25 Mar 2016

25th March 2016 Youthful, mostly uphill exploits.


Friday 25th 41-47F, 5-8C, windy, grey and wet. These things are sent to try us. Or words to that effect. My small,  but sensitive, wind vane is spinning like a top. But generally pointing an accusing finger at the the usual source of choking smoke. The more staid vane above it has no doubts. Guilty as charged!

It's odd that the weather figures so largely in my life. Walks, rides and all my foolish projects all graunch to a grinding halt in the presence of precipitation. Why is rain so unpleasant and uncomfortable? A desert dweller, or inhabitant of a drought area, would rush outside to welcome the first few drops and dance in the following deluge. Though usually colder, snow is much more fun. An umbrella is a poor companion in wind and likely to be seen askance when furnishing a trike. "What a clown!" Yet a cowl or canopy is acceptable because they are traditional on exotic holidays? Who makes up these rules? 

I made a flat perspex windscreen for my old bike when I was still at school. Then slipped on a steep uphill corner and fell like a stone! Smashing the expensive material on the very first ride. Its weight was as foolish as the idea but I was desperately trying to keep up with an older boy. He on his '531 racing bike with 10 gears and skinny tires and I on my ancient £2.50 heap of water pipe and low pressures with flat bars. I turned myself inside out every morning trying to keep up on the vertical sections of our daily route.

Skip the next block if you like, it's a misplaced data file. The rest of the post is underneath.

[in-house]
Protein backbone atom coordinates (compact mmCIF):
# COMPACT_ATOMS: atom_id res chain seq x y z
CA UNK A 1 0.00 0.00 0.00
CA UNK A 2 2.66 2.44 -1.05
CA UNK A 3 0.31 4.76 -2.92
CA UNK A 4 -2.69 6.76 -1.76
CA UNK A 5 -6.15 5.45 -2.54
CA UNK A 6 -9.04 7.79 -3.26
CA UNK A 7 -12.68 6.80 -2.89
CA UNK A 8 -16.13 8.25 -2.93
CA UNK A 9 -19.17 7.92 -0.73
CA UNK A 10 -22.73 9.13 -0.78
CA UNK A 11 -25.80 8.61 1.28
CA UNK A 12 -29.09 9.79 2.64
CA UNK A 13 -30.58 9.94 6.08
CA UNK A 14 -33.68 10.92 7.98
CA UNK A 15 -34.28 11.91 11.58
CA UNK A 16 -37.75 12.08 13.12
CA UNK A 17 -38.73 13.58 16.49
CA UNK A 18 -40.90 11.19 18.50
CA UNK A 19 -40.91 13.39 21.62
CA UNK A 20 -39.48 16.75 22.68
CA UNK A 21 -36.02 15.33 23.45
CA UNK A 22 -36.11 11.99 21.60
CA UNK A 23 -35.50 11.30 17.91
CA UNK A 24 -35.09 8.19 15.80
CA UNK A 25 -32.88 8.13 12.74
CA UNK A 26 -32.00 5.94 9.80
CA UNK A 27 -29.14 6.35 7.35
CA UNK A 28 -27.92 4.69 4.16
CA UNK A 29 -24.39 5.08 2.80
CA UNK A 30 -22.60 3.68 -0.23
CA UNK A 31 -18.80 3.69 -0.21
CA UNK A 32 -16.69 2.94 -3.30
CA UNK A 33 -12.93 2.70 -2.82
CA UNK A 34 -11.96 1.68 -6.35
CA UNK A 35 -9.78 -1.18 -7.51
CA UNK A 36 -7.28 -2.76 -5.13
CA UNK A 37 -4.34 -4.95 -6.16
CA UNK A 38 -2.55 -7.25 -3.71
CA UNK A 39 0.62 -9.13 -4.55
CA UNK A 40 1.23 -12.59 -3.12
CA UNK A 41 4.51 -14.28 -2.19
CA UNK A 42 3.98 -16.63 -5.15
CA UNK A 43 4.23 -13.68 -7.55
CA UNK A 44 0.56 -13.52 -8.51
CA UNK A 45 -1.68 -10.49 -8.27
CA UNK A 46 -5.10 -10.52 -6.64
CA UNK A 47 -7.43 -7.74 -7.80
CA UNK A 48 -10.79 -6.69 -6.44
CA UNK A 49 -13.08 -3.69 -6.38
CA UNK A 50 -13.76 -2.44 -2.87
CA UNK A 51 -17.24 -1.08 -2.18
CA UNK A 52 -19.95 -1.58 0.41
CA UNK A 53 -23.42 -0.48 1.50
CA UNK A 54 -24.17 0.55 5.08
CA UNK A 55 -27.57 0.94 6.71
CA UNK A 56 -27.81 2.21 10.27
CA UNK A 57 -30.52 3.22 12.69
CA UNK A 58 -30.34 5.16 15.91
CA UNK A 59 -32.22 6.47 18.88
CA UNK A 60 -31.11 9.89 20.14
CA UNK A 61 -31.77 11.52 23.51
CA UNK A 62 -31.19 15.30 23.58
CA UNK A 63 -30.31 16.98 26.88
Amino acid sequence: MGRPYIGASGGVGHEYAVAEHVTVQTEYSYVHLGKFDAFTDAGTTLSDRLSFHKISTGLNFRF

The hills were incredibly fierce and school at the top of a hill so long and steep there was a strict, prefect-enforced ban on descending while mounted! No need for such a ban on the climb as few bothered to ride but I had my new found pride and something to prove. Only to enjoy a personal sauna in assembly as the heat of my furious pace found a strangely delayed outlet. I can still remember the older boy's feet pumping up and down, his chain flipping effortlessly across the cogs and his toe straps flapping from over 50 years ago. I had bare, rubber tread pedals and my cadence with a 3-speed Sturmey rear hub was literally all over the place. A year or two later I was already experimenting with triple chainsets.  The lack of gears back then may account for my fetish for "extras" these days. As my regular readers will attest.

I wasn't doing too badly for a tiny and unbelievably skinny, underdeveloped kid who was sent to a specialist by doubtful parentage. The over-quack had me blowing up balloons to develop my non-existent lungs. That exercise didn't last long however, because I, quite literally, couldn't manage it. Not without nearly passing out within seconds! It took me well over another decade before I stopped feeling light headed at every attempt at inflating Christmas decorations! 

Anyway, that daily ride/chase to school changed my life. I had found something related to sport which I could actually do. I hated most sports with a vengeance and still do. Being tiny and non-competitive meant I was always stuck at full back when we played rugby in the snow. The chances of my surviving a tackle may have been sympathy rather than the scorn heaped upon me by a whole series of "Sports Masters"